‘Rebels and eccentrics, down-and-outers and hard drinkers’

Former secret government papers have laid bare astonishing behind-the-scenes sniping about the country’s greatest poets.

Queen Elizabeth’s advisers canvassed opinion from the top minds in British verse before the late monarch appointed Sir John Betjeman Poet Laureate in 1972.

But then-Tory Prime Minister Ted Heath was told the 40 candidates included a mix of “rebels and eccentrics, down-and-outers and hard drinkers”.

WH Auden was dismissed as a “turncoat” who wrote “filthy” erotic verse which would “bring disgrace” on the Queen.

Ted Hughes was said to write in a “violent strain” and RS Thomas was thought to have the wrong temperament for a national poetry figurehead.

William Plomer was considered “rather dull”, Vernon Scannell a “charming drunk” and Laurence Whistler “an awful snob”.

Even Sir John, one of our best-loved poets, faced personal scrutiny as he was “virtually living apart” from his wife, Penelope Chetwode.

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The backbiting is revealed in declassified documents published online by the National Archives in Kew, London. Sir John was first considered for Poet Laureate in 1968 when John Masefield died, but PM Harold Wilson, who would advise the monarch on the choice was warned off.

Labour leader Mr Wilson’s legal adviser and Arts Council chairman, Lord Goodman, thought Sir John too old-fashioned.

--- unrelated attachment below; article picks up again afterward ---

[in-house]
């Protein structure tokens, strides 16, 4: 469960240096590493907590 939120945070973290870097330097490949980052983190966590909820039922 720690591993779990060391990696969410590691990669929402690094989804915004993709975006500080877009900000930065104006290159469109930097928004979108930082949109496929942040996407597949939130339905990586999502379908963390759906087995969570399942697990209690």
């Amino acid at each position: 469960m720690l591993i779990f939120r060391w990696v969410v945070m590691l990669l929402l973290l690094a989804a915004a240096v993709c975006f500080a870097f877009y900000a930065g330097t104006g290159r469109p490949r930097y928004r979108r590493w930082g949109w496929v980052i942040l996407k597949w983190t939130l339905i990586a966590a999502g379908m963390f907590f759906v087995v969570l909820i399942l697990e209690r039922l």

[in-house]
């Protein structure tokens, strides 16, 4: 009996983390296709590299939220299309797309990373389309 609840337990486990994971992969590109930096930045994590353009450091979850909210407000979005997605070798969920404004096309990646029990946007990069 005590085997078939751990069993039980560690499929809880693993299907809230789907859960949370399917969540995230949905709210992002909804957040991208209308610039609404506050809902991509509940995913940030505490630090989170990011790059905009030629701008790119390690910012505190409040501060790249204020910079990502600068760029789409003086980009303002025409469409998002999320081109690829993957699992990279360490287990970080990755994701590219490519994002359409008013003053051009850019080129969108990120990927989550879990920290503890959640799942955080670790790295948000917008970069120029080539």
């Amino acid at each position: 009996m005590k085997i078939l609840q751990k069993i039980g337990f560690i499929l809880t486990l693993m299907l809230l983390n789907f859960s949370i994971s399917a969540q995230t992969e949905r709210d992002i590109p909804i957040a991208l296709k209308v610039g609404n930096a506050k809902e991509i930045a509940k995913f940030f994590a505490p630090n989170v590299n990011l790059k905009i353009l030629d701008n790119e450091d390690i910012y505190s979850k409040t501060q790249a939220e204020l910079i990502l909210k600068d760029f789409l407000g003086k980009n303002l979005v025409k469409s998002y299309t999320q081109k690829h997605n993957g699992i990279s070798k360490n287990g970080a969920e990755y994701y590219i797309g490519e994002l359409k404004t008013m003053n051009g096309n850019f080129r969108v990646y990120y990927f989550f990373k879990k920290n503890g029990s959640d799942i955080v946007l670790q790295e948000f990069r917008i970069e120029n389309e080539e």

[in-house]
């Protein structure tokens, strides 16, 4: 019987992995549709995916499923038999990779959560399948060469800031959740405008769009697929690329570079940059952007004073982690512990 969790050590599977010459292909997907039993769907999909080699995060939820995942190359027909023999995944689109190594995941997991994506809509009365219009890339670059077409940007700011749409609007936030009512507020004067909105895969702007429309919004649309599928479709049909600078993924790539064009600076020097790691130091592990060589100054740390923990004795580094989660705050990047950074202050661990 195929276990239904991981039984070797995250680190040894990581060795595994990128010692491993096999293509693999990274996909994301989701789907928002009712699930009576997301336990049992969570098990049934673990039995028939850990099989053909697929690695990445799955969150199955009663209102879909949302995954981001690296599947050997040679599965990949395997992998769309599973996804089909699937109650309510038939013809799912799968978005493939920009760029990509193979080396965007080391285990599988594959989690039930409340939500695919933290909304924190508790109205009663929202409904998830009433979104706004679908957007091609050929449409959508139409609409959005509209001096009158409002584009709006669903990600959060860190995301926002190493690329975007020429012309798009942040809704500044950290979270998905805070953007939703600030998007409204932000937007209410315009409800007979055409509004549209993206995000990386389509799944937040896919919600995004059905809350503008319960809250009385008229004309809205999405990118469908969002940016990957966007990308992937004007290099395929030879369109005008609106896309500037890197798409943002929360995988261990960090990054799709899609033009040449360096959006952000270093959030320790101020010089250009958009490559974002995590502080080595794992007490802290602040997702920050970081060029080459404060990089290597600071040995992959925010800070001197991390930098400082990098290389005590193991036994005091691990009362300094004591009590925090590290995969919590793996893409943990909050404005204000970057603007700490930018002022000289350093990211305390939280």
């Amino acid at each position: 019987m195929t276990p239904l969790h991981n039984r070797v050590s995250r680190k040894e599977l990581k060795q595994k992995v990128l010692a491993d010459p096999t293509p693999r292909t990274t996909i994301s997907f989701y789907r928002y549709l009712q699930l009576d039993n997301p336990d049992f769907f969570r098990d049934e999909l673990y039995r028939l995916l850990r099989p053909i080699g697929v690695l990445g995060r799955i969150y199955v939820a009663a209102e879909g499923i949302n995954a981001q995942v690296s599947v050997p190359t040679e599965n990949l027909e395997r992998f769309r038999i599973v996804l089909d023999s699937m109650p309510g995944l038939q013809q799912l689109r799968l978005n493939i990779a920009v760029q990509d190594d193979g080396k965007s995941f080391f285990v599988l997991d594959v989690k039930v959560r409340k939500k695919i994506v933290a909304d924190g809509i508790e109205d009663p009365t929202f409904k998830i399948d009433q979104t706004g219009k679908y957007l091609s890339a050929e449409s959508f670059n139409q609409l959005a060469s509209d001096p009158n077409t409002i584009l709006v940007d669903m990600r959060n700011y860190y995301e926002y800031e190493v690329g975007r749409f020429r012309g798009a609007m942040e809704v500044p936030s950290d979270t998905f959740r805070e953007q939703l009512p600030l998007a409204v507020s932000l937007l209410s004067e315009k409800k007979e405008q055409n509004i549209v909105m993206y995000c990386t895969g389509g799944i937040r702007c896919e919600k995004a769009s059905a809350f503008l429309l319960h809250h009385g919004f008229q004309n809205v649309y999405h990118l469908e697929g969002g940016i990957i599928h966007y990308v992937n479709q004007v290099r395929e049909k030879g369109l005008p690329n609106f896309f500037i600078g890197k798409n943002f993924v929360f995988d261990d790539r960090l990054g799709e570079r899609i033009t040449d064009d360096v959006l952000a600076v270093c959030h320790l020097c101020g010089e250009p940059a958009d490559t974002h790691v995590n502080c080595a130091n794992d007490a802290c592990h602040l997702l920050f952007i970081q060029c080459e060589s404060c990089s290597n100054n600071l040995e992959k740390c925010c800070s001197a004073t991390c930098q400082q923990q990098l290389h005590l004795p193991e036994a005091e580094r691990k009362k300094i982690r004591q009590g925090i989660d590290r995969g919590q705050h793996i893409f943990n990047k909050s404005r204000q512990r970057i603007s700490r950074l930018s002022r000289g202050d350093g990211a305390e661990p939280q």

He said: “The songster of tennis lawns and cathedral cloisters does not make a very suitable incumbent for the poet laureateship of a new and vital world.” Cecil Day-Lewis, father of actor Daniel, was appointed, but died of cancer four years later.

WH Auden was favourite to replace him, but influential Oxford critic Jon Stallworthy ruled him out because he had taken US citizenship years before.

In a letter to Downing Street, Stallworthy said: “For him to turn his coat again would make a mockery of the laureateship.”

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Ross McWhirter, who founded the Guinness Book of Records with his brother Norris, also warned No10 and Buckingham Palace off Auden. He said the poet, who was gay, had written a homoerotic work which was an “extreme example of pornography” that could have been prosecuted.

McWhirter added: “This would bring disgrace upon the appointment itself and would reflect upon Her Majesty the Queen.”

Another possible candidate, Leonard Clark, told No10 aide John Hewitt that rival George Barker had also “written too much pornography”.

He added Hughes wrote “in a violent strain” and was “not a well-organised man”, Hugh MacDiarmid was “probably too old” and Philip Larkin had “very contemporary attitudes”. Clark dismissed Plomer as “a delightful man…but a rather dull poet” and Scannell as “a charming drunk” who “could not possibly hold the job down”.

Hewitt wrote to Mr Heath that August to warn him a pressure group called the Poets Conference had held a poll suggesting left-winger Adrian Mitchell as laureate.

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He called it “slightly unpleasant” because CND supporter Mitchell had “put on a vulgar display at Southwark Cathedral”.

His memo says Scotsman MacDiarmid was among the “rebels and eccentrics”, Barker was one of the “down and outers” and Scannell among “hard drinkers”.

Sir John got Hewitt’s vote because he “would be accepted by all the respectable professional organisations connected with poetry.”

Hewitt added:“I have taken such advice as I can about Sir John Betjeman’s matrimonial affairs.

“Although it is a fact that they are virtually living apart and that she spends a great deal of time in India, there is no suggestion or evidence of any scandal whatever.”

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